The book includes 28 designs to sew. There are bib aprons, pinafores dresses, cobbler aprons and tabards, some bungalow aprons (these have sleeves cut in one piece with the body of the dress, a bit like a t-shirt). There's even a design for a loose cropped 'smock' blouse.
I would wear every garment in this book but the standout design was No. 5: Jumper Skirt Apron. That's 'jumper' as in the American word for pinafore not a sweater dress (Wikipedia explain all here). However, I'd describe this dress as a cobbler because it fastens with ties – I challenge you to correct me!
The book has no actual sewing patterns enclosed, you have to draft up your own pattern from diagrams, just like in Tsukiori's Easy Cute Straight Stitch Sewing. It's so liberating to work in this way and the diagrams are super easy to follow with numbers indicating which seam to sew next.
As it was my first attempt with this sewing pattern I used a budget black and white checked material bought for a song from the fabric stall at Worthing market. It's very light and drapey so this is definitely going to be a summer apron dress.
I really love the rectangular shape of the garment and the way it drapes when tied – it feels like wearing origami. I've bought some heavier weight fabric to make another one of these, though I also have designs on No. 24: Wrapping One-Piece Dress...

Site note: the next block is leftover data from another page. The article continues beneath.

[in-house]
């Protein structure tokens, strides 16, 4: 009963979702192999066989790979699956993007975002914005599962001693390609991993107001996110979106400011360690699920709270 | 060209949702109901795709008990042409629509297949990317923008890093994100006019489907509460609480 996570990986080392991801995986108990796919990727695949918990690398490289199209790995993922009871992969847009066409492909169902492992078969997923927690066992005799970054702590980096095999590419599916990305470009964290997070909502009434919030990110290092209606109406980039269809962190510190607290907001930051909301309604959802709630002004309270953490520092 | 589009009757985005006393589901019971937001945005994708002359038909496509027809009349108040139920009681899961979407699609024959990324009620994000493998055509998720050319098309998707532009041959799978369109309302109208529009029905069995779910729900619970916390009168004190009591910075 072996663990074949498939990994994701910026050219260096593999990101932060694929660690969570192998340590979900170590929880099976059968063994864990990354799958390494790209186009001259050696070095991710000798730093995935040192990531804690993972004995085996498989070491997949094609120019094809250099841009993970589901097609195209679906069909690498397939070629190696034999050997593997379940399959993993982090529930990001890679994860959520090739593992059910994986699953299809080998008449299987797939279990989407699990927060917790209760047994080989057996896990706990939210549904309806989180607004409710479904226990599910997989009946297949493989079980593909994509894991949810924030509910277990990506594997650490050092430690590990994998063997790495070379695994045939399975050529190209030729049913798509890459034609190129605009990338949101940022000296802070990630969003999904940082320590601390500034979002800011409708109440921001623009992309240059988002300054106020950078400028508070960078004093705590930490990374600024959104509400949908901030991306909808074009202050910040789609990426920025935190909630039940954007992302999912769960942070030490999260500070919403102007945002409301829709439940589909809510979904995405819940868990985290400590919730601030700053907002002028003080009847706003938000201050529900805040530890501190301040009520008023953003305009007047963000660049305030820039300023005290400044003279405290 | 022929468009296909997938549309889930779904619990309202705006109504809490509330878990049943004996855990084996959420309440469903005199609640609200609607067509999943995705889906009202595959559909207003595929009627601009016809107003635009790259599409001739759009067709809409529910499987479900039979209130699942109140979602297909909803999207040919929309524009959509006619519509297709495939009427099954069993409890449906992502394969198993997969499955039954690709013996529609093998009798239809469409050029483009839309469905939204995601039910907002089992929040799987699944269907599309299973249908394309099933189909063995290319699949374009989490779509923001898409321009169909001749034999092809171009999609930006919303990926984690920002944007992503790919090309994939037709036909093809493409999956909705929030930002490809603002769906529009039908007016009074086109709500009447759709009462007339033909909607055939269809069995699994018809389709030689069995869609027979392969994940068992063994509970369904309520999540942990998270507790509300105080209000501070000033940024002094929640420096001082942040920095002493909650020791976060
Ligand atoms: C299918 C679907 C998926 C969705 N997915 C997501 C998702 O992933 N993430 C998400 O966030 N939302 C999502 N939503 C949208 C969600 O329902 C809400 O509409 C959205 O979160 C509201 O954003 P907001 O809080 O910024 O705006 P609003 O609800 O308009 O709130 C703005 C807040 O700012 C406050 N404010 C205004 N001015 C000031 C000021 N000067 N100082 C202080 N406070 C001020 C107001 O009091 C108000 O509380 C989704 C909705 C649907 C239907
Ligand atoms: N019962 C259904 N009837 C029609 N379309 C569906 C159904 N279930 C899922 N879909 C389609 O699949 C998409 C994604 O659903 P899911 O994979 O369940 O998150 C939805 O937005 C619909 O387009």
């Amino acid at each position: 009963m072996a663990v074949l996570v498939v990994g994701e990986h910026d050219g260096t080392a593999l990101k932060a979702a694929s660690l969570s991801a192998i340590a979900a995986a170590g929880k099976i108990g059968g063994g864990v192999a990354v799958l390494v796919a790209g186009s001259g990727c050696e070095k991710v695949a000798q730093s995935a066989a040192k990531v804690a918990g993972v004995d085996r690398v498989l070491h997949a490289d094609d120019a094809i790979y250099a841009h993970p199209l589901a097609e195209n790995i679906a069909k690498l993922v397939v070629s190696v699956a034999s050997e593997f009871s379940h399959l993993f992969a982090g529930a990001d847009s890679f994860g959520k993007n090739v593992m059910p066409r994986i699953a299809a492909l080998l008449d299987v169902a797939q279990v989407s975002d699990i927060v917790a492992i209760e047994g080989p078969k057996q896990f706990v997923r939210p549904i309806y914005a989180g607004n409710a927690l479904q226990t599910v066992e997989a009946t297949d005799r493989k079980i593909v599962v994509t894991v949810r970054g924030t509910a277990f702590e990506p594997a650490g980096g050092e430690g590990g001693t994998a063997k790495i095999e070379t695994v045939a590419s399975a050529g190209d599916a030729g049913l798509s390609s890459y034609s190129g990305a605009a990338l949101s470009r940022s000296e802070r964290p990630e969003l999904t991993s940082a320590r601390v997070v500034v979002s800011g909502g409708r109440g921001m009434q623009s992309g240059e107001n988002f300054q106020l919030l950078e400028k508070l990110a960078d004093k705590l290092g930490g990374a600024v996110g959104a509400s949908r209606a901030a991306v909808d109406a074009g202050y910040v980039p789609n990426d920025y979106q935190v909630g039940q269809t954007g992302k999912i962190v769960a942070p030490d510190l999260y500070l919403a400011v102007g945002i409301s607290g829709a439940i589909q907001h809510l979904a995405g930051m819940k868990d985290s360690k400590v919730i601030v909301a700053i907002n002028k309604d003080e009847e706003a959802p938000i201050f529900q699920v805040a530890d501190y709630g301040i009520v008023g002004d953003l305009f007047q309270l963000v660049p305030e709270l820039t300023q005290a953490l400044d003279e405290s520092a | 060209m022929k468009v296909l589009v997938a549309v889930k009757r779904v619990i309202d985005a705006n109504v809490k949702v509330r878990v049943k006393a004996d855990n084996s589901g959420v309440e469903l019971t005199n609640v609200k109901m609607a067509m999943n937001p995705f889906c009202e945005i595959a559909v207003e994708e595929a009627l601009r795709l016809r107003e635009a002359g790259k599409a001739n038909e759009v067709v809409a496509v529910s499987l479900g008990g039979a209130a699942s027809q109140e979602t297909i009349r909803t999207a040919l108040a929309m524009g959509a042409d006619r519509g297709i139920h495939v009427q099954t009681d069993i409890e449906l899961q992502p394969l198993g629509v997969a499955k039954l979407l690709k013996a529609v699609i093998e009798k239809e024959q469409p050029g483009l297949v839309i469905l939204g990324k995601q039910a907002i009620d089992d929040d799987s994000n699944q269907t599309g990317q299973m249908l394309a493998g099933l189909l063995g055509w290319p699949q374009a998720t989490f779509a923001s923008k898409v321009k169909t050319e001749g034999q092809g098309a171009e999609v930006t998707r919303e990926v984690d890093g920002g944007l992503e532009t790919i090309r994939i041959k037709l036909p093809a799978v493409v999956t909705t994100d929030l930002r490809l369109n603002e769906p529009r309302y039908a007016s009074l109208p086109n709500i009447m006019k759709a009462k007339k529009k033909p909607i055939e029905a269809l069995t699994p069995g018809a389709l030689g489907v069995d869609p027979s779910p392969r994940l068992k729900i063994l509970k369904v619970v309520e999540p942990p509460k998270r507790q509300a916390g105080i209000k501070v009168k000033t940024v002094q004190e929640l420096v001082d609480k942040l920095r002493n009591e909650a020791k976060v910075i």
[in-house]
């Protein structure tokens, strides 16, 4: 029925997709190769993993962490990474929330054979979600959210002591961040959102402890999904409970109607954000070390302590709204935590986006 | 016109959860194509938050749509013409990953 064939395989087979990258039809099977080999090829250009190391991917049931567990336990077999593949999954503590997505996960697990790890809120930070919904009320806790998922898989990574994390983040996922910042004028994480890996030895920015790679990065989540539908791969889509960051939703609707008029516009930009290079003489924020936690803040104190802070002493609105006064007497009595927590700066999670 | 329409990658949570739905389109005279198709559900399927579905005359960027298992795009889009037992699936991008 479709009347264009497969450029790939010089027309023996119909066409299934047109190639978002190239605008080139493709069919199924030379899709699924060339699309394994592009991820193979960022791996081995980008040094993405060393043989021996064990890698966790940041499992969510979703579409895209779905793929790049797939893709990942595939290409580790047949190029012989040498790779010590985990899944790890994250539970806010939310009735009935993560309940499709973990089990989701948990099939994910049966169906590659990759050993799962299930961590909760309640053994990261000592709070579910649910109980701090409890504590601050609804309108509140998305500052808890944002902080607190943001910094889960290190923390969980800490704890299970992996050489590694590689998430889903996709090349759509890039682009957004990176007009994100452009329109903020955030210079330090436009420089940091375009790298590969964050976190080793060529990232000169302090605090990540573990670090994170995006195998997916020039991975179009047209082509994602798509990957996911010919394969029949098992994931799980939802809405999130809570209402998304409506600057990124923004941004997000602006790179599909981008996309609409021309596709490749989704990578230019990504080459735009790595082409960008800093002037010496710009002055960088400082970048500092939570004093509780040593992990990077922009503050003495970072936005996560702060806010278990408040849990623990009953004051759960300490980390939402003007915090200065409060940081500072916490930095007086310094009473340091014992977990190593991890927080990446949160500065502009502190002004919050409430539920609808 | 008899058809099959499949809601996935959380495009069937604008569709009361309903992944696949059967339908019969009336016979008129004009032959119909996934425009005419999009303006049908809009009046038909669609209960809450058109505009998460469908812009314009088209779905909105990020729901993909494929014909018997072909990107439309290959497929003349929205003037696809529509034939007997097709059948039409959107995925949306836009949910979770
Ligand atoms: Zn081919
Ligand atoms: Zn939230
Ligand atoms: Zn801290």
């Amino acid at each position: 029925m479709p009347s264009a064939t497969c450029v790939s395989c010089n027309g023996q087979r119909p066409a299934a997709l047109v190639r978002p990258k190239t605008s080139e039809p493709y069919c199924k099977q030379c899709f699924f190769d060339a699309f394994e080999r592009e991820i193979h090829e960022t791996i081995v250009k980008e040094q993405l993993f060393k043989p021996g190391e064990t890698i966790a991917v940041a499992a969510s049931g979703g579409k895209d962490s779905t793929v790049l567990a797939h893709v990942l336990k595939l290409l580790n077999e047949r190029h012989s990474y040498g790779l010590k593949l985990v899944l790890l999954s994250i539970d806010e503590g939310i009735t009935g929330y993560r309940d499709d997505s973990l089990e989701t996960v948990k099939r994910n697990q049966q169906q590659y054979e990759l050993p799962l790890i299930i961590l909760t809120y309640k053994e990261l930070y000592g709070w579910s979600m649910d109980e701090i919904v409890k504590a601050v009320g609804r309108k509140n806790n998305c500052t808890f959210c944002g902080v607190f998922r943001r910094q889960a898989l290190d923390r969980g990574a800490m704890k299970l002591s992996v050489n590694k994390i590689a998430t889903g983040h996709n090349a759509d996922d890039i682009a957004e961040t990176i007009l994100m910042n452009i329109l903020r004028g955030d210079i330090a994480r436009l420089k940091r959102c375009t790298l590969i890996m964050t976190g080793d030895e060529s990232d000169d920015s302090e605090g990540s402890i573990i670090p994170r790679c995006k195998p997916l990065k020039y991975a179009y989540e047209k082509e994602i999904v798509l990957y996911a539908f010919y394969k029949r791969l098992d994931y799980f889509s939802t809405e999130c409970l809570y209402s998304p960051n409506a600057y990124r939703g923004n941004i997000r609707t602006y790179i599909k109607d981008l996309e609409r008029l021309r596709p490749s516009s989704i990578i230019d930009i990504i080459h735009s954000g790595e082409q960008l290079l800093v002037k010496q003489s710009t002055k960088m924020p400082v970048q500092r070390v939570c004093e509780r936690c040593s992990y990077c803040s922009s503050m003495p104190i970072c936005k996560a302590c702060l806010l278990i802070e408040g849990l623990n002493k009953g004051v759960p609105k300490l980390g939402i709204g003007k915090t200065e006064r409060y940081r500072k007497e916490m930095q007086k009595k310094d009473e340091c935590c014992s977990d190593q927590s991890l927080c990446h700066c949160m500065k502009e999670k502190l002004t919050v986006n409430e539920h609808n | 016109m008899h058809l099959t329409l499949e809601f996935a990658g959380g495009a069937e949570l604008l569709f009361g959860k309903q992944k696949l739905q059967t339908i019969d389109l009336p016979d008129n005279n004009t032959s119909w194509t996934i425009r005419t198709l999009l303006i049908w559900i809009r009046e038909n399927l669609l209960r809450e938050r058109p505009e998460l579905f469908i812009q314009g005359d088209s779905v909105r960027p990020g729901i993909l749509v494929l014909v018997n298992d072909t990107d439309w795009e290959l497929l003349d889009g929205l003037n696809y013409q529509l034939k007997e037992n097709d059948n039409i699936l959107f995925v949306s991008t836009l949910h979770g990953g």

Friday, 21 February 2014
Last Saturday I headed for the wonderfully colourful Gudrun Sjödén Monmouth Street store, excited to get to see the new Spring 2014 collection in person. Sjödén's spring collection is strong on print design and a must-see for any fellow fashion fabric addict. There are graphic and naïve pattern motifs inspired by Nordic artists Tove Jansson, Vera Nilsson and Siri Derkert; Pre-Raphaelite organic floral patterns embellished with embroidery and smock stitching; bold colourful earthy prints inspired by women pioneers and the rich colours of Sub-Saharan Africa. These fantastic fabrics have been cut into beautiful, functional and wearable designs – don't take my word for it, go and see them yourself! Perhaps the most perfectly practical of all Gudrun's garments this season (and essential given the current wet weather) is the Kamelia raincoat. As brand ambassador I'm lucky enough to get to road test this garment and am keen to share my findings.
|Gudrun Sjödén Kamelia raincoat and Chilli eco-cotton shawl|
The Kamelia raincoat features a floral print on a soft organic cotton fabric – it has a smooth 'brushed' to the touch texture which is backed on the inside with a water-repellent material in a deep orange colour. It's a lightweight garment with a generous hood secured by drawstring and toggles, has a popper fastening centre front and two generous front pockets. It's available in three colourways.